A Metro Vancouver psychologist with a criminal record for sexual assault has again had his practice restricted due to a complaint he allegedly crossed lines with a patient.
Richard Freeman must now have a chaperone present whenever he sees patients in his role at the psychiatry department at the Royal Columbian Hospital in New Westminster, according to a recent public notice from the College of Psychologists of BC
He also agreed not to see any patients in his private practice, to limit his physical contact with patients to “healthy handshakes” and to limit his use of text messages and emails to communicate with patients, the report says. ‘notice.
The restrictions are the result of a complaint from someone who saw Freeman for an outpatient evaluation and alleged he “crossed professional boundaries,” according to the college.
The college’s Board of Investigation was unable to come to a final conclusion about the complaint, but the notice says Freeman accepted the limitations of his practice to address the patient’s concerns.
CBC News has contacted Fraser Health, which operates the hospital, for comment.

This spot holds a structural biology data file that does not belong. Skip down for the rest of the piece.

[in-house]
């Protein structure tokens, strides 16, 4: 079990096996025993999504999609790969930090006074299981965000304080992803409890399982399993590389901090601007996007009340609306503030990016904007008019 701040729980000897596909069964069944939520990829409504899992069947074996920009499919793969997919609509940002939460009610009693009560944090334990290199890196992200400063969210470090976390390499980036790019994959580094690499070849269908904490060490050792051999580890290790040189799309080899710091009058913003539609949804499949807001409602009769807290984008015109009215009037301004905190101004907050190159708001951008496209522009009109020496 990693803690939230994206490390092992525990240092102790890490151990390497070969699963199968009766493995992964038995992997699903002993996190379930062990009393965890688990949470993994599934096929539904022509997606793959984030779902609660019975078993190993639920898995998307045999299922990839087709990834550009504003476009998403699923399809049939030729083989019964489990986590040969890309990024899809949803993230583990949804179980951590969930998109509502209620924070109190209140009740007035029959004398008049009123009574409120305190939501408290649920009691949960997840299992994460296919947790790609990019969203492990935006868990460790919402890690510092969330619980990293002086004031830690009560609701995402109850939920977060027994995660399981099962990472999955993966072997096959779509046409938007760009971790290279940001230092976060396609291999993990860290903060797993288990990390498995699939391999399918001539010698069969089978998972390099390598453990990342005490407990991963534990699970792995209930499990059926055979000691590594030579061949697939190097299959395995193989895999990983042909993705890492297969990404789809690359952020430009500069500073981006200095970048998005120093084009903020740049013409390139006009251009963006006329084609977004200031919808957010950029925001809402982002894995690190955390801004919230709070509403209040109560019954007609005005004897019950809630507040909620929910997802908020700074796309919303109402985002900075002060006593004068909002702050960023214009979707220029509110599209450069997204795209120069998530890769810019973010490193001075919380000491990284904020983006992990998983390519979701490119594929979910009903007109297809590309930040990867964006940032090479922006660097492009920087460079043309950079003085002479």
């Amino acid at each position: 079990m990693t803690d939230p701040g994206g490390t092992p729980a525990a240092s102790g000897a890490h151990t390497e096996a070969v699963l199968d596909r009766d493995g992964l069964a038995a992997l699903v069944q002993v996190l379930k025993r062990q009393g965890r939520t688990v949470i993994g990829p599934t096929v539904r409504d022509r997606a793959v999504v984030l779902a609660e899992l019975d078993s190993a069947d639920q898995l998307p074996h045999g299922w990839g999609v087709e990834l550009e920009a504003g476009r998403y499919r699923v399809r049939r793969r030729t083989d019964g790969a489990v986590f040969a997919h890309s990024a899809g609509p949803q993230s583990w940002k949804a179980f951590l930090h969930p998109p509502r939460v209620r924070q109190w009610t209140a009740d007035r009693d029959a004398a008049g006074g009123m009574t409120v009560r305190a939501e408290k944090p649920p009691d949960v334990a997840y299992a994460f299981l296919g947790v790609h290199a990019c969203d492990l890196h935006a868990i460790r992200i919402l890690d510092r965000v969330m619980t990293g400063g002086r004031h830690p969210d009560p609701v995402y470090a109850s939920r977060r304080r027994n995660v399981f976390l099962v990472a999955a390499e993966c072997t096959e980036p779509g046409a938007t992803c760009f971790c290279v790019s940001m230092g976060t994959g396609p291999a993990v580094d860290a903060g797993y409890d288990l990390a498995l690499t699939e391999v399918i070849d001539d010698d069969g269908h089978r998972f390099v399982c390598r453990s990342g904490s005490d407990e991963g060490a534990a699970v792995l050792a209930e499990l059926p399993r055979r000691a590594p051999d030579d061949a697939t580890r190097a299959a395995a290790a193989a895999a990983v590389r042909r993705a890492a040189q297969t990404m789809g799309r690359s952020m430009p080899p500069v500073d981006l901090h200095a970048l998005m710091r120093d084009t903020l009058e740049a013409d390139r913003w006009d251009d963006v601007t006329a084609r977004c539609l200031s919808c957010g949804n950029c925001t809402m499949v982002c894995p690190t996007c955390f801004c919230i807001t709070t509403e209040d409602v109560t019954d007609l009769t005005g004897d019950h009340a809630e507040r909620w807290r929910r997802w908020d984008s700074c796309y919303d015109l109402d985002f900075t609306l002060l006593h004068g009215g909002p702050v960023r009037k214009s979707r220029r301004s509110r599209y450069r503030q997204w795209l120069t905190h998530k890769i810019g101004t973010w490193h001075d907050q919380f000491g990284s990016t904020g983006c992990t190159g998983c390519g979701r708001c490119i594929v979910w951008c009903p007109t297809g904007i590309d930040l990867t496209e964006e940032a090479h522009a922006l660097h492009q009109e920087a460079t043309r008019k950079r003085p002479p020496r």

This is the second time in the past decade that Freeman has accepted such restrictions on his work.
A similar company in 2012 placed him under surveillance, restricted him to seeing only male patients in his private practice, and barred him from physical contact with clients.
He was previously suspended from practice entirely due to his criminal history.
Freeman was convicted of sexual assault in 1997 for groping a 19-year-old patient who went to see him for treatment of anorexia.
He was initially convicted of sexually assaulting three patients, but two of those convictions were later overturned by the British Columbia Court of Appeal, according to newspaper reports from the time.
According to a notice published by the college in The Province newspaper in 1998, Freeman accepted a three-year suspension from practice for professional misconduct after being found guilty.